The Australian dollar hit a new 23-year high against the US dollar this morning, bursting through the US90c mark to hit to US90.43c by 12.30pm.
It rose as high as US90.70c in trading this morning and analysts predict it could push past US91c by the end of today.
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Retail sales figures released late last week suggesting a stronger US economy reassured currency traders that the global economy will continue to create demand for Australia’s commodities.
The possibility of higher interest rates in Australia also underpins the surging Australian dollar. That likelihood grew stronger again this morning with the release of data showing that commercial borrowing rose by a whopping 16% seasonally adjusted in August.
The result more than makes up for a 3.2% drop off in personal finance commitments and suggests that business sentiment remains strong despite the international credit wobbles experienced in August.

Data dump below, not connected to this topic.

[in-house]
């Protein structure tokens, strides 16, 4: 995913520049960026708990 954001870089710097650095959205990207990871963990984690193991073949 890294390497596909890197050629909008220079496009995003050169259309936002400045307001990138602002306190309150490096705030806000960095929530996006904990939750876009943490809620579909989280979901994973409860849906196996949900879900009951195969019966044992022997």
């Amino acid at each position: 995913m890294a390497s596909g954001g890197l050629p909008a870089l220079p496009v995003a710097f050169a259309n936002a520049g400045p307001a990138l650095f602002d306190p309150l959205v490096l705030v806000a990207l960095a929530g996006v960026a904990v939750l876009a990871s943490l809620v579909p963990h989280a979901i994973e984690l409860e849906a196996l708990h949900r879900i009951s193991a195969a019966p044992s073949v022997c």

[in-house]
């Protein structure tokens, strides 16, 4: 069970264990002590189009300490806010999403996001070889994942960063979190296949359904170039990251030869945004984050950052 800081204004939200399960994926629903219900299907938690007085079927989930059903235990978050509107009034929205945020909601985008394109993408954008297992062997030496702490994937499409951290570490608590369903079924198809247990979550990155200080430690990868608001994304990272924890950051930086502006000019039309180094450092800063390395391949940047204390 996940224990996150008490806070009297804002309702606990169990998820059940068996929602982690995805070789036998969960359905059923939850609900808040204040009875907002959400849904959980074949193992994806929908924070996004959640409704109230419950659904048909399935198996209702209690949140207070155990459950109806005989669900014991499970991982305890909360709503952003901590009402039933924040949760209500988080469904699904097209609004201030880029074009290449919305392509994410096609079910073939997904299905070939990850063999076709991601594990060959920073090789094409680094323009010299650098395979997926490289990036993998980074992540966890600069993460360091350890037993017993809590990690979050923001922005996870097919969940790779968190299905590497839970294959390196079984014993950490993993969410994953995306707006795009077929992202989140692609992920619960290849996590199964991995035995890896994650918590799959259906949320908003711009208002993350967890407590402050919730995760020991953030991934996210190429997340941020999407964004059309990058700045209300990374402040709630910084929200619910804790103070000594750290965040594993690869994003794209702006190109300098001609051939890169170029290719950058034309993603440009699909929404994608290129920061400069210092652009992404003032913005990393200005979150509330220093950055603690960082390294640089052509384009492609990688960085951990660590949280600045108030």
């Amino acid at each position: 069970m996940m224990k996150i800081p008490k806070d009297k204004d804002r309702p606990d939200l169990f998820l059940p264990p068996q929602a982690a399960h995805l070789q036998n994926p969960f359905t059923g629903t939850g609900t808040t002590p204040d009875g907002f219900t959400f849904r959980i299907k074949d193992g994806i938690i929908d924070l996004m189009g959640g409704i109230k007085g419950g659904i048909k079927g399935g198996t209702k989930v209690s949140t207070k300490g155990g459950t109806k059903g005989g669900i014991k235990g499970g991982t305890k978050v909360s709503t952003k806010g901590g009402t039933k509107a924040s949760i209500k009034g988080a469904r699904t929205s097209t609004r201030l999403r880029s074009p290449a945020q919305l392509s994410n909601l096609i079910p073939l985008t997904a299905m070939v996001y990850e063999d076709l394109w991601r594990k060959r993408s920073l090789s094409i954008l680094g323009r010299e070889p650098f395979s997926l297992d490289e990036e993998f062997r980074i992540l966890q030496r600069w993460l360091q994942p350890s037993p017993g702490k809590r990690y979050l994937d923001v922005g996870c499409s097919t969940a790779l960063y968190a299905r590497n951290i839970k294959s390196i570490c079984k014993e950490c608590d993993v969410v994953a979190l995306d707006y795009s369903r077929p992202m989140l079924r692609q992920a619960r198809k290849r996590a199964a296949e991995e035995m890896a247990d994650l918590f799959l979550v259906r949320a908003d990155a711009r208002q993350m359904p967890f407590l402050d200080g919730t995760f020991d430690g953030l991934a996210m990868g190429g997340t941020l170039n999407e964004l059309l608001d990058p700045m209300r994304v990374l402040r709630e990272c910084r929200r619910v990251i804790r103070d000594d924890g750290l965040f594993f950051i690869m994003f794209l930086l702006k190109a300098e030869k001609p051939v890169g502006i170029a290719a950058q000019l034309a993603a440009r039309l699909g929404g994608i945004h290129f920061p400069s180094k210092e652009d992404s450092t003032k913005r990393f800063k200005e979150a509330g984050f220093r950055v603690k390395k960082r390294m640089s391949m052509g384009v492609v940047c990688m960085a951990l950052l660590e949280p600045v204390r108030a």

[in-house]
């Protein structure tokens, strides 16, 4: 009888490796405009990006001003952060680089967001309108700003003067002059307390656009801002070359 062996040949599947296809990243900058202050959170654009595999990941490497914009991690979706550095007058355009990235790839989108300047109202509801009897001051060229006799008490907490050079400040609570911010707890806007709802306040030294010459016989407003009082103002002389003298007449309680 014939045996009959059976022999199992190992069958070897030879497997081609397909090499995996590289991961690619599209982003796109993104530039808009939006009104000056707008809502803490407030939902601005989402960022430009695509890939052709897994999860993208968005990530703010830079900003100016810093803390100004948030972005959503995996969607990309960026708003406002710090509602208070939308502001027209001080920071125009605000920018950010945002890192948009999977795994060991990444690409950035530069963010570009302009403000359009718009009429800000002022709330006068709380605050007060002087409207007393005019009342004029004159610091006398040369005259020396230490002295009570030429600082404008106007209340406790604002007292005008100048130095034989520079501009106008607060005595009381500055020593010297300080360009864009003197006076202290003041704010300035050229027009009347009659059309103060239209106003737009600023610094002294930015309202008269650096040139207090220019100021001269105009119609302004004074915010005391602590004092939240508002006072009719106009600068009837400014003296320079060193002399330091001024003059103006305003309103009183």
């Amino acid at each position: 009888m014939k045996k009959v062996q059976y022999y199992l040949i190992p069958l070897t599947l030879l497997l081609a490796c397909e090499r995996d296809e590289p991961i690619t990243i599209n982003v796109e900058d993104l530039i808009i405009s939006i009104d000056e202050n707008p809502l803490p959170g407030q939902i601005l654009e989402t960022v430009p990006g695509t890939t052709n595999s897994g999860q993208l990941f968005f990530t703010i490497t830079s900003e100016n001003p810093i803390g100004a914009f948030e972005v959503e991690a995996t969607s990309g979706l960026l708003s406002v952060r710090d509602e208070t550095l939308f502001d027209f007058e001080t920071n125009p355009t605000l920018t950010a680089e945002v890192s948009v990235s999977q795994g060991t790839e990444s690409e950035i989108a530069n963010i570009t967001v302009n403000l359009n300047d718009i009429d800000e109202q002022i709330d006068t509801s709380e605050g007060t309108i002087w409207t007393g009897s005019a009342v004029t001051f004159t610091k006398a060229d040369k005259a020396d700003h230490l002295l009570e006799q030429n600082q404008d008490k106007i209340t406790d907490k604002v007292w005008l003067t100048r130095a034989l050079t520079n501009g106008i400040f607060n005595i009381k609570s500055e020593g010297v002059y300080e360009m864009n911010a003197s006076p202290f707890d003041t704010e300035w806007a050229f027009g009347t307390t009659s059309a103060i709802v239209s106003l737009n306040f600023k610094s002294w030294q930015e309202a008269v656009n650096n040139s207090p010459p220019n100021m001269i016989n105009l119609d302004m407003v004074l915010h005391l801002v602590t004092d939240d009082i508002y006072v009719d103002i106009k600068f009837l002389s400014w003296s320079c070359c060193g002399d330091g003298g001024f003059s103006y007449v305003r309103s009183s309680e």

And, according to research house BIS Shrapnel, business investment is likely to remain at high levels for the next five years. After a slight drop-off following a likely interest rate rise later this year, business investment in the resources and construction sectors will continue, the report says.
Of course, all that investment in the resources and construction sectors will require workers to actually build the buildings and dig the ditches – workers that Australia quite clearly has a shortage of at the moment.
One controversial answer to the problem may be to allow unskilled foreign workers into Australia. Indonesia is reportedly pushing for a free trade agreement that allows low-skilled Indonesian guest-workers into Australia. It’s hard to imagine an Australian government agreeing to such a move, but with the resources sector crying out for labour, if ever there was a time for such a move it’s now.